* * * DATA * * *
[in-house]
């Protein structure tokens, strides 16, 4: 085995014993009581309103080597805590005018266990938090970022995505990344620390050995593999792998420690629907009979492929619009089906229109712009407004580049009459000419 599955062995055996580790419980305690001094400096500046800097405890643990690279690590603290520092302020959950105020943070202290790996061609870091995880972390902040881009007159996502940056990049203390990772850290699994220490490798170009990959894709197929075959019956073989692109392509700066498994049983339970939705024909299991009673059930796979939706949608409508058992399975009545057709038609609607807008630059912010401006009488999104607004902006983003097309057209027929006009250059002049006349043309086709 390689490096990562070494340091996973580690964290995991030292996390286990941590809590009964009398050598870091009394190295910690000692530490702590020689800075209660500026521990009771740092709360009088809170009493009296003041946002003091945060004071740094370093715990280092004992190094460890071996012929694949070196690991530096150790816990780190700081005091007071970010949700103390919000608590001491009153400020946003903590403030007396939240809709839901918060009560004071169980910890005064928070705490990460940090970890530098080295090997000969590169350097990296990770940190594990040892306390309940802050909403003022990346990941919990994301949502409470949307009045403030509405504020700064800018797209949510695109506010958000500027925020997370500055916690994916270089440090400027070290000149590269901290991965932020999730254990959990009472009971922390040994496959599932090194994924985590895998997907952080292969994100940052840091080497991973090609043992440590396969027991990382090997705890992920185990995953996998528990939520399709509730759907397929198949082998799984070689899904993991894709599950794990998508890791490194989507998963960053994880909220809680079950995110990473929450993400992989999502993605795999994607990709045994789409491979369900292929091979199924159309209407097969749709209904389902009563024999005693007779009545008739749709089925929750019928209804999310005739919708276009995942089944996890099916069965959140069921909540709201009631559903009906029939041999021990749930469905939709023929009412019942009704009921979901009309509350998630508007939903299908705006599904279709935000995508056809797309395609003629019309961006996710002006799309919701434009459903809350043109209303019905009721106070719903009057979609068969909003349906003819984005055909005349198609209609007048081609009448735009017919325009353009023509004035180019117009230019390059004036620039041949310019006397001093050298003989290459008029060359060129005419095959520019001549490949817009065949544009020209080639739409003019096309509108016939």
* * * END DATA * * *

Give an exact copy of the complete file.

[in-house]
């Protein structure tokens, strides 16, 4: 085995014993009581309103080597805590005018266990938090970022995505990344620390050995593999792998420690629907009979492929619009089906229109712009407004580049009459000419 599955062995055996580790419980305690001094400096500046800097405890643990690279690590603290520092302020959950105020943070202290790996061609870091995880972390902040881009007159996502940056990049203390990772850290699994220490490798170009990959894709197929075959019956073989692109392509700066498994049983339970939705024909299991009673059930796979939706949608409508058992399975009545057709038609609607807008630059912010401006009488999104607004902006983003097309057209027929006009250059002049006349043309086709 390689490096990562070494340091996973580690964290995991030292996390286990941590809590009964009398050598870091009394190295910690000692530490702590020689800075209660500026521990009771740092709360009088809170009493009296003041946002003091945060004071740094370093715990280092004992190094460890071996012929694949070196690991530096150790816990780190700081005091007071970010949700103390919000608590001491009153400020946003903590403030007396939240809709839901918060009560004071169980910890005064928070705490990460940090970890530098080295090997000969590169350097990296990770940190594990040892306390309940802050909403003022990346990941919990994301949502409470949307009045403030509405504020700064800018797209949510695109506010958000500027925020997370500055916690994916270089440090400027070290000149590269901290991965932020999730254990959990009472009971922390040994496959599932090194994924985590895998997907952080292969994100940052840091080497991973090609043992440590396969027991990382090997705890992920185990995953996998528990939520399709509730759907397929198949082998799984070689899904993991894709599950794990998508890791490194989507998963960053994880909220809680079950995110990473929450993400992989999502993605795999994607990709045994789409491979369900292929091979199924159309209407097969749709209904389902009563024999005693007779009545008739749709089925929750019928209804999310005739919708276009995942089944996890099916069965959140069921909540709201009631559903009906029939041999021990749930469905939709023929009412019942009704009921979901009309509350998630508007939903299908705006599904279709935000995508056809797309395609003629019309961006996710002006799309919701434009459903809350043109209303019905009721106070719903009057979609068969909003349906003819984005055909005349198609209609007048081609009448735009017919325009353009023509004035180019117009230019390059004036620039041949310019006397001093050298003989290459008029060359060129005419095959520019001549490949817009065949544009020209080639739409003019096309509108016939």